# The Prime Page

First, the basic definition:

A prime number is a natural number with exactly two positive divisors: itself and 1.

Some examples are 2, 7, 97, and 2729. (Note that with only one divisor, 1 is not a prime.)

Prime numbers are fascinating on their own, but have lots of cool and scary applications!

## How do you tell "primes" from "non-primes"?

If I give you a small number, like 15, you can tell it's not prime because 15 = 3 × 5, so that 15 has divisors other than 1 and 15 itself. Numbers like this are called composite numbers.

If you have a larger number like 91 or 97 you have to work a little; try dividing in small primes in order:

2, 3, 5, 7, 11, . . . (see table below).

If any of them go into your number evenly, it's composite.

With 91 you try 2, 3, and 5; they don't go in evenly (they leave a remainder); but 91 ÷ 7 = 13.

This means 91 = 7 × 13, so it's not a prime after all.

What about 97? None of those little primes 2, 3, 5, or 7 go into 97. When can we stop? At 97? 50?

Well, the next prime is 11 and if 11 went into 97, then 11 × m = 97. But 11 × 11 = 121 97, and we already tested all the numbers m 11. So 97 must be prime; we can stop!

A number is prime if no prime, whose square is less than the number, goes into the number.

This trick is sometimes called The Sieve of Erasthosthenes after its inventor, the ancient Greek mathematician Erasthosthenes of Cyrene (276-194 B.C.).

## Table of the First 400 Prime Numbers:

2, 3, 5, 7, 11, 13, 17, 19, 23, 29, 31, 37, 41, 43, 47, 53, 59, 61, 67, 71, 73, 79, 83, 89, 97, 101, 103, 107, 109, 113, 127, 131, 137, 139, 149, 151, 157, 163, 167, 173, 179, 181, 191, 193, 197, 199, 211, 223, 227, 229, 233, 239, 241, 251, 257, 263, 269, 271, 277, 281, 283, 293, 307, 311, 313, 317, 331, 337, 347, 349, 353, 359, 367, 373, 379, 383, 389, 397, 401, 409, 419, 421, 431, 433, 439, 443, 449, 457, 461, 463, 467, 479, 487, 491, 499, 503, 509, 521, 523, 541, 547, 557, 563, 569, 571, 577, 587, 593, 599, 601, 607, 613, 617, 619, 631, 641, 643, 647, 653, 659, 661, 673, 677, 683, 691, 701, 709, 719, 727, 733, 739, 743, 751, 757, 761, 769, 773, 787, 797, 809, 811, 821, 823, 827, 829, 839, 853, 857, 859, 863, 877, 881, 883, 887, 907, 911, 919, 929, 937, 941, 947, 953, 967, 971, 977, 983, 991, 997, 1009, 1013, 1019, 1021, 1031, 1033, 1039, 1049, 1051, 1061, 1063, 1069, 1087, 1091, 1093, 1097, 1103, 1109, 1117, 1123, 1129, 1151, 1153, 1163, 1171, 1181, 1187, 1193, 1201, 1213, 1217, 1223, 1229, 1231, 1237, 1249, 1259, 1277, 1279, 1283, 1289, 1291, 1297, 1301, 1303, 1307, 1319, 1321, 1327, 1361, 1367, 1373, 1381, 1399, 1409, 1423, 1427, 1429, 1433, 1439, 1447, 1451, 1453, 1459, 1471, 1481, 1483, 1487, 1489, 1493, 1499, 1511, 1523, 1531, 1543, 1549, 1553, 1559, 1567, 1571, 1579, 1583, 1597, 1601, 1607, 1609, 1613, 1619, 1621, 1627, 1637, 1657, 1663, 1667, 1669, 1693, 1697, 1699, 1709, 1721, 1723, 1733, 1741, 1747, 1753, 1759, 1777, 1783, 1787, 1789, 1801, 1811, 1823, 1831, 1847, 1861, 1867, 1871, 1873, 1877, 1879, 1889, 1901, 1907, 1913, 1931, 1933, 1949, 1951, 1973, 1979, 1987, 1993, 1997, 1999, 2003, 2011, 2017, 2027, 2029, 2039, 2053, 2063, 2069, 2081, 2083, 2087, 2089, 2099, 2111, 2113, 2129, 2131, 2137, 2141, 2143, 2153, 2161, 2179, 2203, 2207, 2213, 2221, 2237, 2239, 2243, 2251, 2267, 2269, 2273, 2281, 2287, 2293, 2297, 2309, 2311, 2333, 2339, 2341, 2347, 2351, 2357, 2371, 2377, 2381, 2383, 2389, 2393, 2399, 2411, 2417, 2423, 2437, 2441, 2447, 2459, 2467, 2473, 2477, 2503, 2521, 2531, 2539, 2543, 2549, 2551, 2557, 2579, 2591, 2593, 2609, 2617, 2621, 2633, 2647, 2657, 2659, 2663, 2671, 2677, 2683, 2687, 2689, 2693, 2699, 2707, 2711, 2713, 2719, 2729, 2731, 2741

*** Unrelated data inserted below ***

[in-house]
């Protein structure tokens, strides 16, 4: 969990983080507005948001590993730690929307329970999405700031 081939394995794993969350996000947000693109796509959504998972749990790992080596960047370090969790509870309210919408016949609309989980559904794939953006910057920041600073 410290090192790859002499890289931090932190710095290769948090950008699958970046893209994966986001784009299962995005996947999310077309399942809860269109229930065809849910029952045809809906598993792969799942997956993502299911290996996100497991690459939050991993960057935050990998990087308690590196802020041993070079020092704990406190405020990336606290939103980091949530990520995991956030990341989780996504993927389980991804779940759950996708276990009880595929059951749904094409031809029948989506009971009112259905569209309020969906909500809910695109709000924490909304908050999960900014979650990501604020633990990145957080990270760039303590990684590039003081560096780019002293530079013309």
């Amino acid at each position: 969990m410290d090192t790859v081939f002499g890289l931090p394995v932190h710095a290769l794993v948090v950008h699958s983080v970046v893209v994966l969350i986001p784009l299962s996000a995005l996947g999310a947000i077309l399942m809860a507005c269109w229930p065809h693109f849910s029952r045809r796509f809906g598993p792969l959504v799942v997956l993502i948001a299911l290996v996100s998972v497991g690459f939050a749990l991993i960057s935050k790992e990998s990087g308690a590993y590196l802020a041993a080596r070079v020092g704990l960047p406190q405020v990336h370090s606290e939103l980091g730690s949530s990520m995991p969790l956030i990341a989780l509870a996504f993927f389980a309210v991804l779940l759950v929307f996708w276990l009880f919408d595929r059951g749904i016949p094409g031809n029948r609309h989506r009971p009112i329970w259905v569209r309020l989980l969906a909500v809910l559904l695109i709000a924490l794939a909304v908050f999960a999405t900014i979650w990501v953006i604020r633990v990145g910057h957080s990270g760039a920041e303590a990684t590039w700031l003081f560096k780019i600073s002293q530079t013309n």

## Do the primes ever stop? They seem to be getting farther apart...

There are 25 primes under 100:

2, 3, 5, 7, 11, 13, 17, 19, 23, 29, 31, 37, 41, 43, 47, 53, 59, 61, 67, 71, 73, 79, 83, 89, 97

But there are only 21 in the next 100:

101, 103, 107, 109, 113, 127, 131, 137, 139, 149, 151, 157, 163, 167, 173, 179, 181, 191, 193, 197, 199

And just 16 in the third 100:

211, 223, 227, 229, 233, 239, 241, 251, 257, 263, 269, 271, 277, 281, 283, 293.

Here's some heavy math, if you're interested:

## The Prime Number Theorem

Let π(n) represent the number of primes less than a number n. (So, for example, π(10) = 4 since there are four primes less than ten: 2, 3, 5, and 7.)

Then

where ≈ means that for big numbers n, the left side and the right side are close, and ln n means the natural logarithm of n.

This theorem can be used to approximate the number of primes less than a certain number. (There are better estimates, but we're getting into some serious college-level stuff here.)

Note this is a completely different use of the symbol π than the usual 3.14159... one.

## Infinitely Many Primes

Euclid proved over 2400 years ago that there are an infinite number of primes. He used the following proof by contradiction.

Suppose there are a finite number of primes. Then let p1, p2, p3, . . . , pk be the whole list.

Define N = (p1 × p2 × p3× . . . × pk) + 1.

Then none of the known primes goes into N because they all leave a remainder of 1.

So either N is a new prime or else it factors into primes that are not on our list!

This contradicts the assumption of the finite list of primes.

Q.E.D.

## Twin Primes

Twin primes are consecutive odd numbers that are both prime, like 11 and 13, or 227 and 229.

If you look carefully at the big list up above, you'll see that even though generally the primes are getting farther and farther apart, you still run into a few twin primes in the high numbers... for example, 2729 and 2731.

QUESTION: Are there infinitely many pairs of twin primes?